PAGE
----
DAMASCUS - The echoes of government air strikes and incoming rebel mortar fire rattle buildings in the distance, but inside a beauty exhibition in Damascus the shoppers try not to notice.
Surrounded by Syria's raging civil war, some women in the bubble of regime-held Damascus are determined to keep up appearances, intent on maintaining their beauty regimes despite the ugliness of the conflict.
The war "feels as though it has been going on for 100 years," customer Lubana Murshid said as she toured the recent exhibition featuring everything from creams to Botox injections.
"Every day there is death, shelling, mortar fire... everything is ugly," she said.
"Because of that, I like to take care of myself and my makeup, to look after my skin, and this reflects on my internal well-being and makes me feel better."
The effects of the conflict, Murshid said, can be seen on many faces. "It ages us." Much of Syria has been devastated by the war that erupted against President Bashar al-Assad's regime in March 2011, leaving more than 200,000 dead and half of the country's population forced from their homes.
But islands of seeming normality remain in regime-held areas, with some women able to indulge their love of beauty products, even items with luxury ingredients.
"The question of beauty is fundamental, and there are always those who will buy, regardless of the price," said Nabil Murtada, a vendor hawking creams containing gold and caviar at the exhibition at an upscale Damascus hotel.
Syria's economy had been badly hit by the war and much of the country's infrastructure, including factories, has been destroyed.
Dangerous roads make transporting goods more difficult and international sanctions have made imports harder to come by as well. Unemployment and poverty have spiralled, with the United Nations saying more than half of the population is now living in extreme poverty.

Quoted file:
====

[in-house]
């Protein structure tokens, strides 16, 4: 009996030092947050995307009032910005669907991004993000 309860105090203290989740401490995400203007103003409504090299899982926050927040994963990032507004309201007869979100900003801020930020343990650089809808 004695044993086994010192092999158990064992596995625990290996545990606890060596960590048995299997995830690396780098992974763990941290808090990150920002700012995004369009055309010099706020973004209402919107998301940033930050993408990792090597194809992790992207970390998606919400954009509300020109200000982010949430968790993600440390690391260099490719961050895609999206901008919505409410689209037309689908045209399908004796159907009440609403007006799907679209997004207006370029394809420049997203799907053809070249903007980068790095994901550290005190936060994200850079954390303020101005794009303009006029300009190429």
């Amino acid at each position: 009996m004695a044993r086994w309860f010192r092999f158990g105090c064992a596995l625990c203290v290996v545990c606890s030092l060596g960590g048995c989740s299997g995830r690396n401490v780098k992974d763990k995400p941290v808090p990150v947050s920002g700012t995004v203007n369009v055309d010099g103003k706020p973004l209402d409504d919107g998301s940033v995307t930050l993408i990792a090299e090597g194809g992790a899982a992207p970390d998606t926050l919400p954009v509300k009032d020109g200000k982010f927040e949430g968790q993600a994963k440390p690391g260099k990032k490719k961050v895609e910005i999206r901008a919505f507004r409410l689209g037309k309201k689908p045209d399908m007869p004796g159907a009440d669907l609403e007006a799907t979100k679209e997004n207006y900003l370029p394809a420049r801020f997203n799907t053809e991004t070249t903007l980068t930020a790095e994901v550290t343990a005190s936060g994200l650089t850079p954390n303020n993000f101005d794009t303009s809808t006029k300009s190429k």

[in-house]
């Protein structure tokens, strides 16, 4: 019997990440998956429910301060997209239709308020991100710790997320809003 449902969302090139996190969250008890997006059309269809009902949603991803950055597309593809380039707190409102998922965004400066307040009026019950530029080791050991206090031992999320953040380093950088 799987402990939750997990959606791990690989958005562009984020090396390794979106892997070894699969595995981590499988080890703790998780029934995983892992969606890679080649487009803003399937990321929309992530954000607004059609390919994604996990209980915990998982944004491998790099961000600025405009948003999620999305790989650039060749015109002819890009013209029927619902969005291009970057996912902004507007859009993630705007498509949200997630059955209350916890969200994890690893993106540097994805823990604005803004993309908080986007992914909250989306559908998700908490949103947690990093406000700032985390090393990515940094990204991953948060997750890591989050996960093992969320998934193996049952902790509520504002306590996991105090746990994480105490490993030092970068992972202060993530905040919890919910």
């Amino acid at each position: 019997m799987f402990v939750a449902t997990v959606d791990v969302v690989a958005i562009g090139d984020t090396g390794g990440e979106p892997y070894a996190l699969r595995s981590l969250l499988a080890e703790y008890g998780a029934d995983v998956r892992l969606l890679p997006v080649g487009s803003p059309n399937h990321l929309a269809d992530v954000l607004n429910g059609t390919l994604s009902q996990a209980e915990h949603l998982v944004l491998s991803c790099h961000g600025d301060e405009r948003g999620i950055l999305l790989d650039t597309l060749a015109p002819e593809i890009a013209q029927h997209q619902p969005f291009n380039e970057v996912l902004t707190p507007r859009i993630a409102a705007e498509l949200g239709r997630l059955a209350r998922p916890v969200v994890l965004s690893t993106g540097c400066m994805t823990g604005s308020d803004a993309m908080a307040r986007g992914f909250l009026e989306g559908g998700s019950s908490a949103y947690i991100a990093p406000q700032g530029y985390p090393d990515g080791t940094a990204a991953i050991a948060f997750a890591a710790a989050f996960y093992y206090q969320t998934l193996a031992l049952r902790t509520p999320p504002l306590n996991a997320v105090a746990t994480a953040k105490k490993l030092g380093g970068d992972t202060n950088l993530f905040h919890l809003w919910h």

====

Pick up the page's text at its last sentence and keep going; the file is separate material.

Mohamed Mebar, sales director for a number of global cosmetics brands, said sales stalled for a while after the conflict first erupted.
"But this year sales are up, as people get used to the increase in prices," he said.
And Iman Othman, a cosmetic specialist with a decade of experience, said business was as good as ever.
"The crisis hasn't affected our work because women will do without many things in order to keep up their looks," she said.
Johnny Bashur, sales director of a company specialising in silicone implants and Botox injections, was equally upbeat about the industry's prospects despite the war.
Many women will continue seeking such treatments, he said, "no matter the crisis or the cost".
"They want to look younger to make themselves feel better and boost their confidence," he said.
"Those who love makeup remain faithful to it," said Leila, who runs a cosmetics shop in the central Mazraa neighbourhood of the capital.
The price of her products has gone up, she said, because of the difficulties of procuring stock in wartime, "but the demand has stayed the same".
At the exhibition, marketing director Ehab al-Nowaqil displayed American-made supplements that promised better hair and skin.
"We decided to stay in the Syrian market because we felt the crisis would not be an obstacle, and the Syrian people are full of life," he said.
In the suburbs of the capital, housewife Siham said she considered beauty care a form of psychological treatment in the midst of the horrors of war.
"No matter how exhausted you are, you come out like another woman," she said at a local beauty salon.
The conflict's devastation "should not reach our souls," she said.